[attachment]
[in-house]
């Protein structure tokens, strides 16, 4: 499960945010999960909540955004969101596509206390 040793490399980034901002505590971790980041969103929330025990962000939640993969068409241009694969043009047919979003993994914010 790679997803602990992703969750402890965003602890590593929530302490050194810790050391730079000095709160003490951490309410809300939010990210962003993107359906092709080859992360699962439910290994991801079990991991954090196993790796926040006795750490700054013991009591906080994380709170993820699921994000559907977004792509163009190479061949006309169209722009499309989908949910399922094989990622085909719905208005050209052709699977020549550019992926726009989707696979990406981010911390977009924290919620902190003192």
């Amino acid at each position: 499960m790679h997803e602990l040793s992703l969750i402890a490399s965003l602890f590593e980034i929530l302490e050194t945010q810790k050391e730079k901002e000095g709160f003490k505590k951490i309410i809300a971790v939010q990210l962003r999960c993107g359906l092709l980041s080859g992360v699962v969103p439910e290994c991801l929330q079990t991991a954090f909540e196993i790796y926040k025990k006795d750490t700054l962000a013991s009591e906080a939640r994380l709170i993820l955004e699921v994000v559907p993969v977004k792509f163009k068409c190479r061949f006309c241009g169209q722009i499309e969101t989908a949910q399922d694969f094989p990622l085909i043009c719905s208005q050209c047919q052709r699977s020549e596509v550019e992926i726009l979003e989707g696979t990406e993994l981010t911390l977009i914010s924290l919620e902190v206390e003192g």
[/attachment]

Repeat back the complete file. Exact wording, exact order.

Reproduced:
[in-house]
């Protein structure tokens, strides 16, 4: 499960945010999960909540955004969101596509206390 040793490399980034901002505590971790980041969103929330025990962000939640993969068409241009694969043009047919979003993994914010 790679997803602990992703969750402890965003602890590593929530302490050194810790050391730079000095709160003490951490309410809300939010990210962003993107359906092709080859992360699962439910290994991801079990991991954090196993790796926040006795750490700054013991009591906080994380709170993820699921994000559907977004792509163009190479061949006309169209722009499309989908949910399922094989990622085909719905208005050209052709699977020549550019992926726009989707696979990406981010911390977009924290919620902190003192």
């Amino acid at each position: 499960m790679h997803e602990l040793s992703l969750i402890a490399s965003l602890f590593e980034i929530l302490e050194t945010q810790k050391e730079k901002e000095g709160f003490k505590k951490i309410i809300a971790v939010q990210l962003r999960c993107g359906l092709l980041s080859g992360v699962v969103p439910e290994c991801l929330q079990t991991a954090f909540e196993i790796y926040k025990k006795d750490t700054l962000a013991s009591e906080a939640r994380l709170i993820l955004e699921v994000v559907p993969v977004k792509f163009k068409c190479r061949f006309c241009g169209q722009i499309e969101t989908a949910q399922d694969f094989p990622l085909i043009c719905s208005q050209c047919q052709r699977s020549e596509v550019e992926i726009l979003e989707g696979t990406e993994l981010t911390l977009i914010s924290l919620e902190v206390e003192g």